Here in the southeast US, winter takes two forms. The first is “the leaves are gone and it’s cold,” and the second is “OH !@#$%.” This coming weekend appears to be “OH !@#$%” and it isn’t even officially winter yet! The forecast is calling for 8-12″ of snow and low temperatures in the 20s. We’ll see, but it looks like the confidence is pretty high. Yikes.
One of the things that Kathy & I have been talking about for this winter is what temperature to set the thermostat at. Now that we’re home every day we don’t want to leave it set at 65 degrees like we did when we worked. But we don’t want to keep it set too high, as we’d like to keep from blowing the gas bill out of the proverbial water. So ‘what to do’ has been the question.
Perhaps not coincidentally, I have found myself somewhat more sensitive to the cold this year (yes, I know that it hasn’t gotten cold yet!). While my philosophy has always been to make sure I am wearing adequate clothing before turning up the heat, I’ve been finding it necessary to resist turning it too high this year.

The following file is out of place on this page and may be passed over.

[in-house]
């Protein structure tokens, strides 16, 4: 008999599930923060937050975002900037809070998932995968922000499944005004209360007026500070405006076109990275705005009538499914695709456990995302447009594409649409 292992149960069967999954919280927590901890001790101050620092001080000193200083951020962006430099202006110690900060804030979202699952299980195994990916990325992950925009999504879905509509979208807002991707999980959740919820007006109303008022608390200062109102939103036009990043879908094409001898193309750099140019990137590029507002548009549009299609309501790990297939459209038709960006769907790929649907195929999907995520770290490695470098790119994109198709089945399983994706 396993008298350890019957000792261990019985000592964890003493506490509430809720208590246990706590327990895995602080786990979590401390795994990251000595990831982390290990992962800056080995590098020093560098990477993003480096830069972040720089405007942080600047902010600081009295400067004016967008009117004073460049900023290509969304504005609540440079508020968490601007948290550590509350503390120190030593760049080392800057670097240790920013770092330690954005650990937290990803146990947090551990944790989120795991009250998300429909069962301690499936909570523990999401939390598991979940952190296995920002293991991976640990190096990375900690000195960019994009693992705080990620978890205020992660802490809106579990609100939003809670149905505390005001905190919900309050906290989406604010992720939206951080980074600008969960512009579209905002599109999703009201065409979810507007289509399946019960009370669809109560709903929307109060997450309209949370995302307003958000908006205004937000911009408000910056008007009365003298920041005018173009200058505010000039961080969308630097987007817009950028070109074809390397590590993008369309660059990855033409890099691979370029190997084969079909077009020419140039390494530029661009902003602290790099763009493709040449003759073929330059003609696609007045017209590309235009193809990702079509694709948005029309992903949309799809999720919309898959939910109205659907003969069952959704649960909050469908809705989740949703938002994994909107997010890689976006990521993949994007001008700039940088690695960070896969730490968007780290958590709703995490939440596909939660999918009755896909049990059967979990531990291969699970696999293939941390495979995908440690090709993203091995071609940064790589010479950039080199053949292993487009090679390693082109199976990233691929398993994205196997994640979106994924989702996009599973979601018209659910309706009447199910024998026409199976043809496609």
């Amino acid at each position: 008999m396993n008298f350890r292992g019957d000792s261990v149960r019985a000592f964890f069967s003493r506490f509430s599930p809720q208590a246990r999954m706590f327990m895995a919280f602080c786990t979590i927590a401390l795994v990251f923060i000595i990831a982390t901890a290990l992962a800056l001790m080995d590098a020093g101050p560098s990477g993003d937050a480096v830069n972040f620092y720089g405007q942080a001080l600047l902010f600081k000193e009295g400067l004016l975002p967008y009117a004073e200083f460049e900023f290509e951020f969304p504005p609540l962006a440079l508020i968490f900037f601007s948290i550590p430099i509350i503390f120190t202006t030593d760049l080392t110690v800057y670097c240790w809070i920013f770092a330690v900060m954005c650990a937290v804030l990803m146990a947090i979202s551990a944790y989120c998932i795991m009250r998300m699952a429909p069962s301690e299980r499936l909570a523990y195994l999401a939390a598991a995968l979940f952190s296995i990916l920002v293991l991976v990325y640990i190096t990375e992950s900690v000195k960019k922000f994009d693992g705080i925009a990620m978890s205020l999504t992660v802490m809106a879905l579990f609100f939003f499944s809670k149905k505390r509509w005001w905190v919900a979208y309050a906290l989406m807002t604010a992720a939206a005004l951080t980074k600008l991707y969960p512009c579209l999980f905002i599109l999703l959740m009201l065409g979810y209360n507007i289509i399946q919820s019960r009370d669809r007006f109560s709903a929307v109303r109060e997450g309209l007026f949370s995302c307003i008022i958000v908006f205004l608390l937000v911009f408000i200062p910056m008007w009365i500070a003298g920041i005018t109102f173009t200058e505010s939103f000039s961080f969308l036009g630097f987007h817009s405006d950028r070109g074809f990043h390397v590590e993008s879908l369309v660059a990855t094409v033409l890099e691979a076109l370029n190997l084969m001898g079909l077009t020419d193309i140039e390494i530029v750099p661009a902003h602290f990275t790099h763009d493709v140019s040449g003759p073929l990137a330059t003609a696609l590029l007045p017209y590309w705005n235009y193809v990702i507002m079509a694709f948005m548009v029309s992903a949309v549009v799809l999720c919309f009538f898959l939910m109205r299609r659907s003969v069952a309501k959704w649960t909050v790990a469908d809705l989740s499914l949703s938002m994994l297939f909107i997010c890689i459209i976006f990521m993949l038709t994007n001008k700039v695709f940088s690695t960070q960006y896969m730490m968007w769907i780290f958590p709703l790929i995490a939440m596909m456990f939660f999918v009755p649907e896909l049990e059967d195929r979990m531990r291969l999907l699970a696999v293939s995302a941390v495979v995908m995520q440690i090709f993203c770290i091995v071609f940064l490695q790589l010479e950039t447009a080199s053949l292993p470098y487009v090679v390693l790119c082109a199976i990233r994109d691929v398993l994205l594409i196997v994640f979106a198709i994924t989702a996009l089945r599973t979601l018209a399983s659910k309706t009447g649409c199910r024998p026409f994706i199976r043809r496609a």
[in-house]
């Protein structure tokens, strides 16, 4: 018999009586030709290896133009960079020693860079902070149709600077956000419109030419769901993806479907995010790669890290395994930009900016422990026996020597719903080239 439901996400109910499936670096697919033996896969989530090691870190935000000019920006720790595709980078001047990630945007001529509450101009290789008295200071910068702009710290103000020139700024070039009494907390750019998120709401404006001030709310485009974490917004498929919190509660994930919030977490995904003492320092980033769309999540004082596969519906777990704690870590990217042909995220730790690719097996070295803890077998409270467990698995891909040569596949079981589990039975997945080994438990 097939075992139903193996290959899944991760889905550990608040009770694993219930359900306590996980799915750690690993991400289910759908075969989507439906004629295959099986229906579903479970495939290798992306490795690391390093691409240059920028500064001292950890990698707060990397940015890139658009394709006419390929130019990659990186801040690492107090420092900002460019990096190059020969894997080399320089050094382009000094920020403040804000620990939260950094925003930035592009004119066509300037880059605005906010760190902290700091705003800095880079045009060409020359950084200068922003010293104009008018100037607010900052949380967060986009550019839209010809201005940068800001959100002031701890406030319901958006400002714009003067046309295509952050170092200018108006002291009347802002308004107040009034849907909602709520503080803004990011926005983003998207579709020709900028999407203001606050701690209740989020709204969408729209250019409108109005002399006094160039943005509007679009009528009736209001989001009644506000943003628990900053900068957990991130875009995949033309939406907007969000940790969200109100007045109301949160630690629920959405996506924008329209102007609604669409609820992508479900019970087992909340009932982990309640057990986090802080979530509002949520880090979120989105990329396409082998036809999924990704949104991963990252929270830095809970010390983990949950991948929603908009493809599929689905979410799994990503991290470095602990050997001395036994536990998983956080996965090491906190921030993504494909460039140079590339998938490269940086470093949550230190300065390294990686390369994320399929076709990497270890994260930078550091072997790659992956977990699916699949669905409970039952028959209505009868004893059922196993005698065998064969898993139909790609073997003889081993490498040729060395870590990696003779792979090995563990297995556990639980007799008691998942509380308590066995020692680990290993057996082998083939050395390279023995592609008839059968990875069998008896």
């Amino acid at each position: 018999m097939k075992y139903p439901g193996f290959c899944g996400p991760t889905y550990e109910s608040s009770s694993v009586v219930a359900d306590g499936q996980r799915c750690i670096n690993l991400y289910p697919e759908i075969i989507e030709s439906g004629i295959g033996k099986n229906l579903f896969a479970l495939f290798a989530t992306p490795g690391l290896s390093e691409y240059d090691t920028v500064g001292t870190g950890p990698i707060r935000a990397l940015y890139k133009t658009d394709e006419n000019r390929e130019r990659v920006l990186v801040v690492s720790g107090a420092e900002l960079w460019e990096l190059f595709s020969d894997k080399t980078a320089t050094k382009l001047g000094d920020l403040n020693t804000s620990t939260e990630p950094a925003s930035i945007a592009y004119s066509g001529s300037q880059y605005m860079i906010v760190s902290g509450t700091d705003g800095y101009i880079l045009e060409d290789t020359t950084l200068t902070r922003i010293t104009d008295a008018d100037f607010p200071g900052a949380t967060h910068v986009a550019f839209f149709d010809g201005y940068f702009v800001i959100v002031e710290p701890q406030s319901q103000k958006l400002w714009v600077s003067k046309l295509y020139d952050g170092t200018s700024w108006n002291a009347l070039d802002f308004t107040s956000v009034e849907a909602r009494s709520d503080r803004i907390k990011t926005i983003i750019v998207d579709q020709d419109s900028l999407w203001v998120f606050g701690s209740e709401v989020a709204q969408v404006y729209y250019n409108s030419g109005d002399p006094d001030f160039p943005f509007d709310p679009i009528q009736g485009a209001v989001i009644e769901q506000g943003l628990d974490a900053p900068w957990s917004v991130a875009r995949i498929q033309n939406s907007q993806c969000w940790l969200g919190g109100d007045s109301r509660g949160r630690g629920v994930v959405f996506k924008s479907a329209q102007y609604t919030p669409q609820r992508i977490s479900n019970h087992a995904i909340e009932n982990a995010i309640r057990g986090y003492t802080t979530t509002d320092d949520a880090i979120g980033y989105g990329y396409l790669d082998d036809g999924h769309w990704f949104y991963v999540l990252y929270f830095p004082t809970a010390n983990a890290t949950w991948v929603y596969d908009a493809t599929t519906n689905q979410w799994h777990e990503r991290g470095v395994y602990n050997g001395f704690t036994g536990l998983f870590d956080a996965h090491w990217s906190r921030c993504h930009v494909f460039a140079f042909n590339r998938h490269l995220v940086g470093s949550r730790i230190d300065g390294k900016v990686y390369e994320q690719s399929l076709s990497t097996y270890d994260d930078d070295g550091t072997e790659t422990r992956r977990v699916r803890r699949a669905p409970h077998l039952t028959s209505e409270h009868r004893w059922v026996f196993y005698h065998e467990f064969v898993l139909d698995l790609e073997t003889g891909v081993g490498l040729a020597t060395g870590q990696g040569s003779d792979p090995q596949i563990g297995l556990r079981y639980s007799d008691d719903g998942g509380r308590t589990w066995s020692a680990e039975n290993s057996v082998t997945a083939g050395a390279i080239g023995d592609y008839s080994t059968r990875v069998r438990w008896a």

At one point I told Kathy – jokingly – that maybe we should think about moving to Arizona. But at some point yesterday we decided that even if the gas bill doubled – which it won’t – it would still be cheaper than moving to Arizona! Although I will admit to looking at cruises leaving this weekend to see if we could escape to the Caribbean! But we opted to tough it out here at home, and turn up the thermostat if we need to.
A technique that I love to use at the beach is motion blur. This can take the form of long shutter speeds on a tripod, or panning the camera along the scene or with a moving wave. It can convey a feeling of motion, simplify a busy scene or just look “pretty.” It doesn’t work just anywhere, and I’ve become pretty good about knowing when to use it.
I hadn’t tried using motion blur much this trip until I was reminded of it in a recent Instagram post by William Neill. Bill originally inspired me to try using motion blur years ago, and his work continues to inspire me.
Last night while we waited to see if the moonrise would be visible, I tried using a slow shutter speed on the water, the sky and even some sea oats blowing in the wind. A few of them came out OK, so I thought I would share.
There was a recent post on The Online Photographer titled “How to be a Professional Photographer” where Mike Johnston commented about how difficult it was to make a living as a professional photographer. There were a number of comments both in support of his post as well as lamenting the difficulty of the profession. There were also a few humorous comments.